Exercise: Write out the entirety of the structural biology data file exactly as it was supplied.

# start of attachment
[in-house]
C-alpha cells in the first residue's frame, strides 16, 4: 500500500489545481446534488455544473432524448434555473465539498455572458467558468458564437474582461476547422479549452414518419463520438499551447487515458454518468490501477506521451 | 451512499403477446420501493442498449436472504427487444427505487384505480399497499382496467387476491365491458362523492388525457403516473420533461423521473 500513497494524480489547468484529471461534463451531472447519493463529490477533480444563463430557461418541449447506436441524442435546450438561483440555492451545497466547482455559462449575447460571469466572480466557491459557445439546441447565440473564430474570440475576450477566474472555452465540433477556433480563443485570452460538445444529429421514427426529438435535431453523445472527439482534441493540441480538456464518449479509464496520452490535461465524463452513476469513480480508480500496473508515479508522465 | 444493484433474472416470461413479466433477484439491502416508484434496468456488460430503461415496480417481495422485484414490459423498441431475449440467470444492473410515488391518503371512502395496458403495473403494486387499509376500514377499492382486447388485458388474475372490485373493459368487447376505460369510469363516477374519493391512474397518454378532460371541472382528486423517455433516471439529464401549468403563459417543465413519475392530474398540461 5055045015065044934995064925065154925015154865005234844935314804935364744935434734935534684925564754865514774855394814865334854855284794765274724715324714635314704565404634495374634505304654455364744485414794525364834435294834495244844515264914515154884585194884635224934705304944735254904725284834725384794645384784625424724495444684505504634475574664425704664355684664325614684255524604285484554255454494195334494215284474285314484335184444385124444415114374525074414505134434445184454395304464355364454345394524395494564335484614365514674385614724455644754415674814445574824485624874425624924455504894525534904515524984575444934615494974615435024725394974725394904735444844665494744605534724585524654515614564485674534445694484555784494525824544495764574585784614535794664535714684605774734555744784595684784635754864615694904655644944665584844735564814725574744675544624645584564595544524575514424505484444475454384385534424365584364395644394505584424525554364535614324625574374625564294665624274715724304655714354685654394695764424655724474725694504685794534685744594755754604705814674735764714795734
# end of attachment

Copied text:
[in-house]
C-alpha cells in the first residue's frame, strides 16, 4: 500500500489545481446534488455544473432524448434555473465539498455572458467558468458564437474582461476547422479549452414518419463520438499551447487515458454518468490501477506521451 | 451512499403477446420501493442498449436472504427487444427505487384505480399497499382496467387476491365491458362523492388525457403516473420533461423521473 500513497494524480489547468484529471461534463451531472447519493463529490477533480444563463430557461418541449447506436441524442435546450438561483440555492451545497466547482455559462449575447460571469466572480466557491459557445439546441447565440473564430474570440475576450477566474472555452465540433477556433480563443485570452460538445444529429421514427426529438435535431453523445472527439482534441493540441480538456464518449479509464496520452490535461465524463452513476469513480480508480500496473508515479508522465 | 444493484433474472416470461413479466433477484439491502416508484434496468456488460430503461415496480417481495422485484414490459423498441431475449440467470444492473410515488391518503371512502395496458403495473403494486387499509376500514377499492382486447388485458388474475372490485373493459368487447376505460369510469363516477374519493391512474397518454378532460371541472382528486423517455433516471439529464401549468403563459417543465413519475392530474398540461 5055045015065044934995064925065154925015154865005234844935314804935364744935434734935534684925564754865514774855394814865334854855284794765274724715324714635314704565404634495374634505304654455364744485414794525364834435294834495244844515264914515154884585194884635224934705304944735254904725284834725384794645384784625424724495444684505504634475574664425704664355684664325614684255524604285484554255454494195334494215284474285314484335184444385124444415114374525074414505134434445184454395304464355364454345394524395494564335484614365514674385614724455644754415674814445574824485624874425624924455504894525534904515524984575444934615494974615435024725394974725394904735444844665494744605534724585524654515614564485674534445694484555784494525824544495764574585784614535794664535714684605774734555744784595684784635754864615694904655644944665584844735564814725574744675544624645584564595544524575514424505484444475454384385534424365584364395644394505584424525554364535614324625574374625564294665624274715724304655714354685654394695764424655724474725694504685794534685744594755754604705814674735764714795734